The Global S-Curve


Source: A. Gary Shilling & Co. Bubbles depict population (2003).

Norway Ireland Hong Kong Singapore Spain Portugal Denmark USA Sweden Japan Germany France Belgium Canada Italy Australia

UK

10,000

South Korea

Mexico Chile Tunesia

Brazil

China 1,000 Philipines

India Nigeria Mali Zimbabwe Malawi

Iraq

Years of Economic Development 100 -100 -50 0 50 100 150 200 250 300 350

birth of industrial America back to 1825 with the completion of the Erie Canal. You can see that this trend goes from East to West, which suggests that Asia is next. Indeed, you can 3

industrial base with heavy investing and central oversight. Hong Kongs economy was born in 1961 when it opened its free port, which caused the shipping and building industries to take off.

Other emerging markets making their way up the S-Curve include Latin America and the Middle East. Mexicos economy started to take off in the late 1930s when it supplied the Allies with war equipment and domestically began the production of consumer goods. This is also when it nationalized its oil industry. Chiles economic development dates back to 1883 when it won the War of the Pacific and gained control of the nitrate mines. For Brazil it was the 1890s when it became a major exporter of coffee. European immigrants poured into the country to work on the coffee plantations. A complete listing of all countries and their economic birthdates is shown on the last page.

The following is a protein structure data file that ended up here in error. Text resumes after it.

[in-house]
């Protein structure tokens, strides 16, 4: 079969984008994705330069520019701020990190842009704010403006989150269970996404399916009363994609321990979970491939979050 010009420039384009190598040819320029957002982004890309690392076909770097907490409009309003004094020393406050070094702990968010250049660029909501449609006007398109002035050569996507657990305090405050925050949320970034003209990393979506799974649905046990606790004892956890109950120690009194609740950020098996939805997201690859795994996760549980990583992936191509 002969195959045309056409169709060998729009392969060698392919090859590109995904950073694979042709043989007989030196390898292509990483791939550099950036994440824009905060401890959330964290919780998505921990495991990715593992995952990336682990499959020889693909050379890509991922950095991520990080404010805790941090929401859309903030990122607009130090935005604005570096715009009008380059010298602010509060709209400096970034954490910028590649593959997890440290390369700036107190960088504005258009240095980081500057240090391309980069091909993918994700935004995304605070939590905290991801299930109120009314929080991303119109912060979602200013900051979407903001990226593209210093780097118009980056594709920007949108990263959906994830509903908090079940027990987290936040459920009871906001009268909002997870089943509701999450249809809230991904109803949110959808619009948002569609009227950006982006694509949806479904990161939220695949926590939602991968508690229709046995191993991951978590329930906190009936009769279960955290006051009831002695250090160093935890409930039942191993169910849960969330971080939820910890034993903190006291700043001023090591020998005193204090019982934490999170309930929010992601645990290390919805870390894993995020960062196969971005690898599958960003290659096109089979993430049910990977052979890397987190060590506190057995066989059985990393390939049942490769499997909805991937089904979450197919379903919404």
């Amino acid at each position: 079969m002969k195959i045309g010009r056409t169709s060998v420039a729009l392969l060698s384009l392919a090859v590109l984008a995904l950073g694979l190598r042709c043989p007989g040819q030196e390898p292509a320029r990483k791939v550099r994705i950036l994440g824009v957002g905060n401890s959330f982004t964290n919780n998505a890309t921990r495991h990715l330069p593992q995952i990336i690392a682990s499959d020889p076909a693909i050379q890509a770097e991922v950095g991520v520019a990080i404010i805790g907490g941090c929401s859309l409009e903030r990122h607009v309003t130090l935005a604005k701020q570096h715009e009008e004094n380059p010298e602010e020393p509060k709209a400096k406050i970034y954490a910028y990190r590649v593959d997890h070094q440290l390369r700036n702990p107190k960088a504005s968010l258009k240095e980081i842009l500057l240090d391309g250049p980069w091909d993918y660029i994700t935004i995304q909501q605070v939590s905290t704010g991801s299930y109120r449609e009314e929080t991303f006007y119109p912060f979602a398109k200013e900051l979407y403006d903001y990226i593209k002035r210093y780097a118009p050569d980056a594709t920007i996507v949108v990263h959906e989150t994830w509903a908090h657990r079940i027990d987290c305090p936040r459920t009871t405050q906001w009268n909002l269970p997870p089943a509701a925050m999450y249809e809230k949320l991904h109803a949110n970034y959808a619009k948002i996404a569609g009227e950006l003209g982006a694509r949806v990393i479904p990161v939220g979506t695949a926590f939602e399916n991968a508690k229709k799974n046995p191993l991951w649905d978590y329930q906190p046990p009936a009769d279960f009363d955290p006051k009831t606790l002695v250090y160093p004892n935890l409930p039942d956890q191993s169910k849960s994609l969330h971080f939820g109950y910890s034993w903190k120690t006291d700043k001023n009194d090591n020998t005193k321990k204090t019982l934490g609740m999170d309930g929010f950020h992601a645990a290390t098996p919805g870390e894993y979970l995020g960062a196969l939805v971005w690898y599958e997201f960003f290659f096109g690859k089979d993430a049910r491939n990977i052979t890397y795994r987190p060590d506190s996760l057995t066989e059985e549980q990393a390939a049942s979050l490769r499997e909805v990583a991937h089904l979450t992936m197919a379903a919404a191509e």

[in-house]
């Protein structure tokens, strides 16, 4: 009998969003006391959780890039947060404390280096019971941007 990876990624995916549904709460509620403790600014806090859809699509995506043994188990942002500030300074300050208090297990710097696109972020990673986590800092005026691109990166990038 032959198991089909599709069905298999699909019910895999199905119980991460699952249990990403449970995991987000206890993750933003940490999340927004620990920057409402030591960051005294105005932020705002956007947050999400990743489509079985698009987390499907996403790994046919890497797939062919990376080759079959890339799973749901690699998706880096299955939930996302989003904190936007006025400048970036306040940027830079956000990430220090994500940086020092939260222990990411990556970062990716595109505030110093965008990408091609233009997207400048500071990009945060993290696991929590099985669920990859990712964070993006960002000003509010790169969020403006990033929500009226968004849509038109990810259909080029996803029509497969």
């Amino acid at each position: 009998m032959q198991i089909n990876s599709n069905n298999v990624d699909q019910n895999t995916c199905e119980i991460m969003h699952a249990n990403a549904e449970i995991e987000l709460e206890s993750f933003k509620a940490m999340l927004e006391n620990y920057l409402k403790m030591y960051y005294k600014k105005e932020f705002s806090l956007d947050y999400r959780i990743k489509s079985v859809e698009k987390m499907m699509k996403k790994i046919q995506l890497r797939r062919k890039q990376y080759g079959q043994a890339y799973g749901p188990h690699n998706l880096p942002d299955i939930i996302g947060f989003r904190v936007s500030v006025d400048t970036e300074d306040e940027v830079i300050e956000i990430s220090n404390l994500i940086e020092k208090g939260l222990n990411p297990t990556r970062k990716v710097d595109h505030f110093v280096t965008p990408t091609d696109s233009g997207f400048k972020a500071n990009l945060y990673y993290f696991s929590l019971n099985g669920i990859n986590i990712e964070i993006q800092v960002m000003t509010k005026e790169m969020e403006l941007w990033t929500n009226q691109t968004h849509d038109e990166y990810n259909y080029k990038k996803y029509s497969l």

countrys population. As the chart illustrates, most countries snaking their way up the curve are small and may not impact the worlds supply and demand balance for natural resources in a decisive way. However, as everyone knows, China and India are making their way up the curve too, and they have a combined population of about 2.4 billion people. As this population bubble makes its way up the SCurve, the impact on oil and other natural resources could be huge. This is illustrated by the chart below. Now the size of the bubbles represents each countrys per capita oil consumption. (We could not get this data for some of the smaller countries, so we created a

Per Capita GDP (2003 US$)

100,000

The Global S-Curve


Source: A. Gary Shilling & Co. Bubbles depict per capita oil consumption. Norway Ireland Denmark USA Sweden Japan Germany France Belgium Canada Italy Australia Spain Portugal Netherlands

UK

Hong Kong Singapore

10,000

South Korea

Mexico Chile

Brazil

1,000

China

Philipines

India Paikstan Nigeria Mali Zimbabwe Malawi

Iraq

Years of Economic Development 100 -100 -50 0 50 100 150 200 250 300 350

China and India Why is any of this of interest? The chart on the previous page shows the S-Curve as a 3D scatter plot. The size of the bubbles represents each 4